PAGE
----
Couples who face any glitch, even a delay of a few months after beginning the journey “trying to conceive” start exploring reasons and solutions. Advances in reproductive science and infertility treatments have opened floodgates of information on topics relating to conception and pregnancy.
Technically, successful conception involves fertilization of an oocyte (egg) by a sperm followed by implantation of the embryo on the endometrial lining of the uterus. This is one of nature’s most amazing and extremely intricate process orchestrated by a number of hormones in timely fashion. The physiological and structural status of gametes (oocyte and sperm) is a major determinant for successful conception and issues like sub- optimal sperm morphology, motility and oocyte quality may delay or hinder conception. Women’s ovaries produce a number of follicles (immature oocytes) every menstrual cycle and one or two of these become lead follicles, finally released as mature oocyte. The quality or the reproductive viability of this egg is generally evaluated by hormonal estimations in blood sample. The key hormonal markers used to predict the egg quality, ovarian reserve and reproductive potential are Follicle stimulating hormone (FSH), Anti Mullerian Hormone (AMH) and Estradiol.
Follicle Stimulating Hormone (FSH)
FSH is secreted by the pituitary gland and it functions by signaling ovaries for maturation of the resting follicles. Estradiol released by the developing healthy follicles regulates the production of FSH from the pituitary. Women with a diminished ovarian reserve have fewer healthy follicles and the brain gets tricked to produce higher amounts of FSH in order to boost the development of follicles. The oocytes produced from a diminishing reserve are generally not of good quality with morphological and chromosomal aberrations. Day 2 or 3 (of menstrual cycle) basal FSH and Estradiol levels are routinely evaluated in women seeking medical help for conceiving and higher FSH value ( > 9mIU/ml) is considered as a warning sign indicating aging ovaries. However, interpretation of the FSH values has to be done with immense care as low values are not always a guarantee of good quality eggs and high ovarian reserve. Tests can vary depending on your cycle and depending on lab. According to scientists ovarian reserve cannot be changed. In my clinical experience I have seen FSH levels change dramatically, which leads me to believe that it can be changed or that the blood tests are not very accurate.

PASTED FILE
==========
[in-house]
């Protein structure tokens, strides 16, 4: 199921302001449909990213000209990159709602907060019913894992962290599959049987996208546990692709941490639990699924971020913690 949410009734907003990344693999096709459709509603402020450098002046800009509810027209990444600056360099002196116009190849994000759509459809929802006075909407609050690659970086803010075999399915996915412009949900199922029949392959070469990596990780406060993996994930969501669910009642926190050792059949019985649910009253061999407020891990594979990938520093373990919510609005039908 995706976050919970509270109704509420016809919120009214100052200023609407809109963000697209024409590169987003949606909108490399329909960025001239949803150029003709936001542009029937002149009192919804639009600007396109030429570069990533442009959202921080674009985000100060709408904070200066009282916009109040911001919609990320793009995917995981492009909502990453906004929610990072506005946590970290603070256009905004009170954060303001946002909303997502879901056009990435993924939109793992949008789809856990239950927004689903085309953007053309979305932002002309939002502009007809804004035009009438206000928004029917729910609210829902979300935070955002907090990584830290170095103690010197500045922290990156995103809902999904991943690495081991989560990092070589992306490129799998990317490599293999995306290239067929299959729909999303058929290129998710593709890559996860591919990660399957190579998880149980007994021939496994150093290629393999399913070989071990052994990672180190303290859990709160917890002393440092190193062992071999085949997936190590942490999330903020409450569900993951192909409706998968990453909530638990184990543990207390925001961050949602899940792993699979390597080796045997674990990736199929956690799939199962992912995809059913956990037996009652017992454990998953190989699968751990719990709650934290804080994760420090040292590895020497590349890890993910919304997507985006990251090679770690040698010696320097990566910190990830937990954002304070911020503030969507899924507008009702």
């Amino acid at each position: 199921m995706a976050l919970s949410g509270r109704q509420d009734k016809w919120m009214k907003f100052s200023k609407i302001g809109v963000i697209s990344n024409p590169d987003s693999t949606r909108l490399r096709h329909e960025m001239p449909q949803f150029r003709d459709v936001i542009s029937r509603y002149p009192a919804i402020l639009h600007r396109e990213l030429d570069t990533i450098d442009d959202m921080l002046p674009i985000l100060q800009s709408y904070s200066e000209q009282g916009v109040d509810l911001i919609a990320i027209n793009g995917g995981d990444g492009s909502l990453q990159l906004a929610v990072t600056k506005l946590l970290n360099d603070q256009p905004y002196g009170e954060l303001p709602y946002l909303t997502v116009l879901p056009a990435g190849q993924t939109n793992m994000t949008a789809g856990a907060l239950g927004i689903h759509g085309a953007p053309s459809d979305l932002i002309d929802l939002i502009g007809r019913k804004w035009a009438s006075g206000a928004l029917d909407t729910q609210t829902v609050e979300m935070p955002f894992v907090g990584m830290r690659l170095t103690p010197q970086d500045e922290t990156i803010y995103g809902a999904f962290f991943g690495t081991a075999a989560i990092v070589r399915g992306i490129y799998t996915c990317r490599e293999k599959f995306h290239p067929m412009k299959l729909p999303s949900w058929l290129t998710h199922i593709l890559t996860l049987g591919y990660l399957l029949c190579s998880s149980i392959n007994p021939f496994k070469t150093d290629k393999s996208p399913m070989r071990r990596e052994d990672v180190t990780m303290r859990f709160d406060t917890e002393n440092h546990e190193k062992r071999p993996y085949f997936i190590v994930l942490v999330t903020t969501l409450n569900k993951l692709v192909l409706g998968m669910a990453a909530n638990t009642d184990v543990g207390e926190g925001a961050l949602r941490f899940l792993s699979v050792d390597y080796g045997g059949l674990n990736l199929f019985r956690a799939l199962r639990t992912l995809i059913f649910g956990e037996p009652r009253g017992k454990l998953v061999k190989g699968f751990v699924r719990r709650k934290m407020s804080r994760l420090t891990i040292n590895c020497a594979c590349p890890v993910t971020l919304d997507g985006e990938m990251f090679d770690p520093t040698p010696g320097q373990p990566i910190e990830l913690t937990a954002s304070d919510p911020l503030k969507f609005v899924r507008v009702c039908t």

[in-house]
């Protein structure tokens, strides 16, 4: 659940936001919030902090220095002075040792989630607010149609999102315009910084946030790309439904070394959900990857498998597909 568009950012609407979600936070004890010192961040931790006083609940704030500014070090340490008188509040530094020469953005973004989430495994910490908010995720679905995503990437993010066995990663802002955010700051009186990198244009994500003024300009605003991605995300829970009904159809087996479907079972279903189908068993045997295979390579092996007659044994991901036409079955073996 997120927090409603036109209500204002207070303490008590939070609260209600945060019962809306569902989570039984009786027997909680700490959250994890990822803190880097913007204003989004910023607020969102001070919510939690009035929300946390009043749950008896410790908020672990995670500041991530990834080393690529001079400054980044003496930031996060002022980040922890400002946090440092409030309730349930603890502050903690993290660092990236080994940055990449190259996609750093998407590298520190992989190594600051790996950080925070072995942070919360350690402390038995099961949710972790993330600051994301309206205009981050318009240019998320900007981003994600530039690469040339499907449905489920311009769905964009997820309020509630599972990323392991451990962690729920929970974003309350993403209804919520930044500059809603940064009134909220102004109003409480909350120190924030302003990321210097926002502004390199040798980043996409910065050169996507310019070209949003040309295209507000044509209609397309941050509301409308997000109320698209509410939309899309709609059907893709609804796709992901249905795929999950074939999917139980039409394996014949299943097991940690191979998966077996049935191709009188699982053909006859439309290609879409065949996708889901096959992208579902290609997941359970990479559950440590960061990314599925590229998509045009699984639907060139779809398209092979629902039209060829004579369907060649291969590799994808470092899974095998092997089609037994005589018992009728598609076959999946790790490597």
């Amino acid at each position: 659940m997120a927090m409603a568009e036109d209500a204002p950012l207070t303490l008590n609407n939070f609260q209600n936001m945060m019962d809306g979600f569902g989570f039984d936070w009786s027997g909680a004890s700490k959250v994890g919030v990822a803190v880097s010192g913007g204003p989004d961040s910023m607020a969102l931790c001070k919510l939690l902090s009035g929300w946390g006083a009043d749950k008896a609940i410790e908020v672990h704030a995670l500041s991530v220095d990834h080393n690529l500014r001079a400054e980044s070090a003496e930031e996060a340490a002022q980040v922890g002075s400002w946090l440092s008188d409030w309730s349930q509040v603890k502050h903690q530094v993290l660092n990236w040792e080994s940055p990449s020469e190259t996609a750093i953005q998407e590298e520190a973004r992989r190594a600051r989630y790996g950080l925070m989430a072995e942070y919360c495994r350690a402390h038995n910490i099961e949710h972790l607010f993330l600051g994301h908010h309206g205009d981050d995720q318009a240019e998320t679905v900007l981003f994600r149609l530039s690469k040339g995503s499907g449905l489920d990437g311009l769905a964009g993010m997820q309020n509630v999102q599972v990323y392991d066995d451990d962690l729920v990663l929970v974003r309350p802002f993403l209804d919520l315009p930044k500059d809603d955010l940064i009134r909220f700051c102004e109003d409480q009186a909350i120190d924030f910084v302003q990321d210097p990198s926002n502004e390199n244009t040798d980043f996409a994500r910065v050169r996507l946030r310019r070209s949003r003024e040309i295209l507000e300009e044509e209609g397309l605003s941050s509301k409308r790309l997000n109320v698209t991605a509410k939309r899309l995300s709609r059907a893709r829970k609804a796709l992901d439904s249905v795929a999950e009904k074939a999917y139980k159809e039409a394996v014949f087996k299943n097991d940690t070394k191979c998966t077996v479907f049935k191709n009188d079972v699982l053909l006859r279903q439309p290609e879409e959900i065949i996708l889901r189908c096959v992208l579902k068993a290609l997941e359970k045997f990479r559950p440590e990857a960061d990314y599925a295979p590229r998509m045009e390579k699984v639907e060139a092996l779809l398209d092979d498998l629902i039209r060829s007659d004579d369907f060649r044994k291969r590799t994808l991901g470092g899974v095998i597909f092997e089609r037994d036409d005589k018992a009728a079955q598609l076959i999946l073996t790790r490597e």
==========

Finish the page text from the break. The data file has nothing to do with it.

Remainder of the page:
Anti Muellerain Hormone (AMH)
AMH is a glycoprotein produced by the immature ovarian follicles and its level declines as the follicles mature finally leading to no AMH production. The normal range is 14 - 30 pmol/L. Interestingly as AMH is produced by small immature follicles, the values of AMH are directly proportional to the follicles present in ovarian reserve. Women with advanced age generally in the late reproductive years have low AMH values because they have fewer small follicles and it indicates a diminished ovarian reserve. However, women with polycystic ovarian syndrome show higher AMH values due to numerous small follicles in their ovaries. AMH levels in case of such women are analyzed along with the ultrasound information to avoid the risk of misinterpretation.
Based on my own clinical experience and some studies on the subject, it seems that interpretation of AMH levels in relationship to the likelihood of conception are quite misleading. In one study two women had a spontaneous ongoing pregnancy despite undetectable AMH levels. In another study AMH levels were 65% lower in obese women compared to non-obese women. Obviously AMH levels can be influenced by weight loss and a healthy lifestyle.
As useful as these tests may be, they can also have a very detrimental emotional effect on the couple trying to conceive. It adds a lot of stress, urgency and desperation as time seems to be running out and women may feel pressured into taking some drastic steps to conceive.
References: 1. http://www.ncbi.nlm.nih.gov/pmc/articles/PMC3872670/ 2. http://www.ncbi.nlm.nih.gov/pmc/articles/PMC3634063/#s3title 3. http://www.sart.org/uploadedFiles/ASRM_Content /News_and_Publications/Practice_Guidelines/Committee_Opinions/ Testing_and_interpreting_measures_of_ovarian_reserve-noprint.pdf 4. Timothée Fraisse, Victoria Ibecheole, Isabelle Streuli, Paul Bischof, Dominique de Ziegler: Undetectable serum anti-Müllerian hormone levels and occurrence of ongoing pregnancy. Fertility and Sterility, Volume 89, Issue 3, March 2008, Pages 723.e9-723.e11 5. Association of anti-mullerian hormone levels with obesity in late reproductive-age women. Ferti and Sterility Vol. 87, Issue 1, January 2007, Pages 101-106